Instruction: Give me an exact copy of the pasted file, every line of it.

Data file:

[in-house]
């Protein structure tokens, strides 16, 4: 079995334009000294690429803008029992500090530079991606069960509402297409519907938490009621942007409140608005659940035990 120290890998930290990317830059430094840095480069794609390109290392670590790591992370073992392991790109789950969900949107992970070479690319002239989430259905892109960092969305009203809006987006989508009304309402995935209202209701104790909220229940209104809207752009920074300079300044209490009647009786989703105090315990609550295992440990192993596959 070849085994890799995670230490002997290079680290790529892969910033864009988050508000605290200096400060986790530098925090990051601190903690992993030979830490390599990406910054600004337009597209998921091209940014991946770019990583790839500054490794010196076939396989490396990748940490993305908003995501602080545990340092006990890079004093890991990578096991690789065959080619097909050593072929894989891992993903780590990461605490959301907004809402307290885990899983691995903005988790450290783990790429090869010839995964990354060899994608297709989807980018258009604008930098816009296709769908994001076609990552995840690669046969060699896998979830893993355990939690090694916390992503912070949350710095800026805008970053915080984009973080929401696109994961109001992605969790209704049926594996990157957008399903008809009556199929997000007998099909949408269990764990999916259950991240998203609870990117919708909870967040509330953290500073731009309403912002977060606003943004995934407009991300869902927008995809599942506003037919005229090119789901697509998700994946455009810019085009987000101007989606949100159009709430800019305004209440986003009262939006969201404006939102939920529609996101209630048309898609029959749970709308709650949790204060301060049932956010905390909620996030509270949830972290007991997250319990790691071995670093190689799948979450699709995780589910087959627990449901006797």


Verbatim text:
[in-house]
């Protein structure tokens, strides 16, 4: 079995334009000294690429803008029992500090530079991606069960509402297409519907938490009621942007409140608005659940035990 120290890998930290990317830059430094840095480069794609390109290392670590790591992370073992392991790109789950969900949107992970070479690319002239989430259905892109960092969305009203809006987006989508009304309402995935209202209701104790909220229940209104809207752009920074300079300044209490009647009786989703105090315990609550295992440990192993596959 070849085994890799995670230490002997290079680290790529892969910033864009988050508000605290200096400060986790530098925090990051601190903690992993030979830490390599990406910054600004337009597209998921091209940014991946770019990583790839500054490794010196076939396989490396990748940490993305908003995501602080545990340092006990890079004093890991990578096991690789065959080619097909050593072929894989891992993903780590990461605490959301907004809402307290885990899983691995903005988790450290783990790429090869010839995964990354060899994608297709989807980018258009604008930098816009296709769908994001076609990552995840690669046969060699896998979830893993355990939690090694916390992503912070949350710095800026805008970053915080984009973080929401696109994961109001992605969790209704049926594996990157957008399903008809009556199929997000007998099909949408269990764990999916259950991240998203609870990117919708909870967040509330953290500073731009309403912002977060606003943004995934407009991300869902927008995809599942506003037919005229090119789901697509998700994946455009810019085009987000101007989606949100159009709430800019305004209440986003009262939006969201404006939102939920529609996101209630048309898609029959749970709308709650949790204060301060049932956010905390909620996030509270949830972290007991997250319990790691071995670093190689799948979450699709995780589910087959627990449901006797």